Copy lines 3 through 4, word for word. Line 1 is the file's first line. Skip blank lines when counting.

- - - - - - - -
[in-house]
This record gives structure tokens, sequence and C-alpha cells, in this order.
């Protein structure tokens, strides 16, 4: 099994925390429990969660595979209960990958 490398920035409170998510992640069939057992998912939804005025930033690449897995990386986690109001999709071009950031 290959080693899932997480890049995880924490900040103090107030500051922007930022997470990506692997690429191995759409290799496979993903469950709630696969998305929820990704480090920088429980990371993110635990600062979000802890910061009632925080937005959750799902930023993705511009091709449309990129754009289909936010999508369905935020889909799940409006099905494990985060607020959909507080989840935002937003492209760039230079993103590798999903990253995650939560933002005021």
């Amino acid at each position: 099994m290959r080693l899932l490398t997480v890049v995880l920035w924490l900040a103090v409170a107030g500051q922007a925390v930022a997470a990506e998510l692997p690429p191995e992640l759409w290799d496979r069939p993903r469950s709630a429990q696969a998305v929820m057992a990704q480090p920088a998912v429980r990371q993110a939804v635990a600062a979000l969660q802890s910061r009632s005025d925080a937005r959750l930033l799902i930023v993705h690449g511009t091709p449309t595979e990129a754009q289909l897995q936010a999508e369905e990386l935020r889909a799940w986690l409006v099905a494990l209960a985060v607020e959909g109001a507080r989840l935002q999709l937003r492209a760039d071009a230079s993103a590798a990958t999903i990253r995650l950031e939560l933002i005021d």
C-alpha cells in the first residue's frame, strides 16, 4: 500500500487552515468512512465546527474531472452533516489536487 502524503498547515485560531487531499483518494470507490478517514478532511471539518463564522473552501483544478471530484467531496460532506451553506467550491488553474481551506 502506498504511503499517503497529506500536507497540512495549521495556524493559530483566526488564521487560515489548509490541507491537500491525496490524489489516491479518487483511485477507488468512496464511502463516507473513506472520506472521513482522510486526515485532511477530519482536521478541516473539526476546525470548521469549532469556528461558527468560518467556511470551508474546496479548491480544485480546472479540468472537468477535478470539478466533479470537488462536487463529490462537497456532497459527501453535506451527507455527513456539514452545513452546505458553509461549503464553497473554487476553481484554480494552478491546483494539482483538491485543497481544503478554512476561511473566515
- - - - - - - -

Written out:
């Protein structure tokens, strides 16, 4: 099994925390429990969660595979209960990958 490398920035409170998510992640069939057992998912939804005025930033690449897995990386986690109001999709071009950031 290959080693899932997480890049995880924490900040103090107030500051922007930022997470990506692997690429191995759409290799496979993903469950709630696969998305929820990704480090920088429980990371993110635990600062979000802890910061009632925080937005959750799902930023993705511009091709449309990129754009289909936010999508369905935020889909799940409006099905494990985060607020959909507080989840935002937003492209760039230079993103590798999903990253995650939560933002005021």
């Amino acid at each position: 099994m290959r080693l899932l490398t997480v890049v995880l920035w924490l900040a103090v409170a107030g500051q922007a925390v930022a997470a990506e998510l692997p690429p191995e992640l759409w290799d496979r069939p993903r469950s709630a429990q696969a998305v929820m057992a990704q480090p920088a998912v429980r990371q993110a939804v635990a600062a979000l969660q802890s910061r009632s005025d925080a937005r959750l930033l799902i930023v993705h690449g511009t091709p449309t595979e990129a754009q289909l897995q936010a999508e369905e990386l935020r889909a799940w986690l409006v099905a494990l209960a985060v607020e959909g109001a507080r989840l935002q999709l937003r492209a760039d071009a230079s993103a590798a990958t999903i990253r995650l950031e939560l933002i005021d």